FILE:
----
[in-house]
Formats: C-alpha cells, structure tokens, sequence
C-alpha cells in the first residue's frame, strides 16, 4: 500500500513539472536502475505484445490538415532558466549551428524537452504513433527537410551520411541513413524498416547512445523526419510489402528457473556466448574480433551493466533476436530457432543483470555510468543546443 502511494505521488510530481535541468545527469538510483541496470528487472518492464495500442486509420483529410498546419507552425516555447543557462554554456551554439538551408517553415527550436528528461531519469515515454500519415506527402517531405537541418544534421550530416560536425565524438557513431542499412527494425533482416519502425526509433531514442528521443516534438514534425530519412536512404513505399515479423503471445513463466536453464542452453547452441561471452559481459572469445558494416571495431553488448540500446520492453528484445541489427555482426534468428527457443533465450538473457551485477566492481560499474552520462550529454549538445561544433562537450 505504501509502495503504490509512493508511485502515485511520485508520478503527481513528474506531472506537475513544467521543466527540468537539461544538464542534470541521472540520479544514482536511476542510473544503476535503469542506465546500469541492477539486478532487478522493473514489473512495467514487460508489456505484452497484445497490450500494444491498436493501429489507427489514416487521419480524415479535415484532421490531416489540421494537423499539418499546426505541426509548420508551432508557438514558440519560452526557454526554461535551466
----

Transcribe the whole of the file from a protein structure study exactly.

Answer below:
[in-house]
Formats: C-alpha cells, structure tokens, sequence
C-alpha cells in the first residue's frame, strides 16, 4: 500500500513539472536502475505484445490538415532558466549551428524537452504513433527537410551520411541513413524498416547512445523526419510489402528457473556466448574480433551493466533476436530457432543483470555510468543546443 502511494505521488510530481535541468545527469538510483541496470528487472518492464495500442486509420483529410498546419507552425516555447543557462554554456551554439538551408517553415527550436528528461531519469515515454500519415506527402517531405537541418544534421550530416560536425565524438557513431542499412527494425533482416519502425526509433531514442528521443516534438514534425530519412536512404513505399515479423503471445513463466536453464542452453547452441561471452559481459572469445558494416571495431553488448540500446520492453528484445541489427555482426534468428527457443533465450538473457551485477566492481560499474552520462550529454549538445561544433562537450 505504501509502495503504490509512493508511485502515485511520485508520478503527481513528474506531472506537475513544467521543466527540468537539461544538464542534470541521472540520479544514482536511476542510473544503476535503469542506465546500469541492477539486478532487478522493473514489473512495467514487460508489456505484452497484445497490450500494444491498436493501429489507427489514416487521419480524415479535415484532421490531416489540421494537423499539418499546426505541426509548420508551432508557438514558440519560452526557454526554461535551466